Du the right thing
A group of nearly 300 Hong Kong investors are about to share an early $3 million Christmas present. That’s the amount former Morgan Stanley banker Du Jun has been told to pay the unwitting victims of his insider trading in 2007. White collar criminals should beware, but investors shouldn’t expect a rush of future payments.
The ruling – the first of its kind in Hong Kong – is a big victory for regulators in the Asian financial centre, where insider trading wasn’t even a criminal offence before 2003. It’s also a powerful riposte to those who argue that the victims of such crime are hard to identify. Hong Kong’s Securities and Futures Commission concluded that investors who sold their shares in CITIC Resources to Du had lost out by the amount the stock would have been worth if the market had access to the banker’s information. Since Du subsequently sold the shares, he could not return them, so must instead compensate investors in cash.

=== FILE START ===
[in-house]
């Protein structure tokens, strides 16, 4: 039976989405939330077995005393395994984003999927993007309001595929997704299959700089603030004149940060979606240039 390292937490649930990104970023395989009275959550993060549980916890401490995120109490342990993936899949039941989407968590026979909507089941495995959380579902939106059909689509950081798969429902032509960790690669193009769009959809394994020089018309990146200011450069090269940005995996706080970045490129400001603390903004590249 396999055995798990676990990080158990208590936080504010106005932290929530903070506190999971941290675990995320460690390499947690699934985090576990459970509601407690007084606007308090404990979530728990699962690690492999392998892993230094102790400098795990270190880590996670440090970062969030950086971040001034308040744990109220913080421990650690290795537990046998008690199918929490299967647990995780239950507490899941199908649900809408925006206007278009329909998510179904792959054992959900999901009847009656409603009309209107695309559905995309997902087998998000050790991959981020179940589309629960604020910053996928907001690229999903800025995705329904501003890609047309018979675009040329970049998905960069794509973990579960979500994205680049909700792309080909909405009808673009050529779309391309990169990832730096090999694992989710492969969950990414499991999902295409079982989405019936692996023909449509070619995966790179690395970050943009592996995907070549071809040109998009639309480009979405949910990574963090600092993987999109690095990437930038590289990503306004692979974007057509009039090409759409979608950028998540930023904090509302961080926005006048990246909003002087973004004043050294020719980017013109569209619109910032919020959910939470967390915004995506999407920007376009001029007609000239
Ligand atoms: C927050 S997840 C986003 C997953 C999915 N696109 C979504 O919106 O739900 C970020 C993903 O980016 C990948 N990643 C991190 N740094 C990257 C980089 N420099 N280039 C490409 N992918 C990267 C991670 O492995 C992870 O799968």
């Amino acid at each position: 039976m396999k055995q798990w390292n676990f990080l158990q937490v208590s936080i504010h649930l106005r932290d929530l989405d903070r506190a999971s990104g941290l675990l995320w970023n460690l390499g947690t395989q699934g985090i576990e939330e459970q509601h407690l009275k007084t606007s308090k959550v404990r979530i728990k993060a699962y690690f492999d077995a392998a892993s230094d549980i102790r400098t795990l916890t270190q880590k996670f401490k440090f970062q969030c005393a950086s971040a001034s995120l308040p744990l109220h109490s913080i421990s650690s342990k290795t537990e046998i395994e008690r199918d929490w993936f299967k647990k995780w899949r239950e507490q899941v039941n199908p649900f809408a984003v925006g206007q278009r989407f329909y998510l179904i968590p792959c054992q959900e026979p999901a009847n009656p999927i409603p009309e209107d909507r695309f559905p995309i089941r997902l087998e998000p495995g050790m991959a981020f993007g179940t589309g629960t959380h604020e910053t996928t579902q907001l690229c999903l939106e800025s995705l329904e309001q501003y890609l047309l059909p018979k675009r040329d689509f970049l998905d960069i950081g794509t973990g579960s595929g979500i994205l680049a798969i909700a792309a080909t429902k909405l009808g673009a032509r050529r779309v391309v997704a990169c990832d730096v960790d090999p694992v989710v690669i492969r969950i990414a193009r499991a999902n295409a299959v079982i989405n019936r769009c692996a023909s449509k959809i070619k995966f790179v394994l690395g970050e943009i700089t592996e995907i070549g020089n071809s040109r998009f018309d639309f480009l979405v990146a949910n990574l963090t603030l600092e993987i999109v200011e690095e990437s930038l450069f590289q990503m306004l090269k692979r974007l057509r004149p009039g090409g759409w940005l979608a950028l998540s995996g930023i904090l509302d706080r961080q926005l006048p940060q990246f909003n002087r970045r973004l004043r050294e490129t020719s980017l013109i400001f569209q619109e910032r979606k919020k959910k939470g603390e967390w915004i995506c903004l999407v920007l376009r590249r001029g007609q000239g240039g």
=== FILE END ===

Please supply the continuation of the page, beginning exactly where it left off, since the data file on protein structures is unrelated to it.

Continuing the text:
Insider trading cases are rarely this straightforward. Du was working for CITIC Resources and bought shares ahead of a transaction. Recent cases against U.S. hedge fund managers did not benefit from such an obvious smoking gun. Though that didn’t prevent the U.S. regulators from securing convictions, it makes it harder to identify those investors who lost out. Where victims can be identified, the United States has a process for setting up so-called “fair funds” to redistribute fines. In other countries, the proceeds are often just recycled into government coffers.
Du had already received a six-year prison sentence and lifetime securities ban. But in case that weren’t enough, the latest ruling may serve as an extra deterrent to other would-be insider traders. The lengthy battle to compensate investors, though, suggests similar cases will remain relatively rare. Unlike Christmas, such presents are unlikely to become an annual event.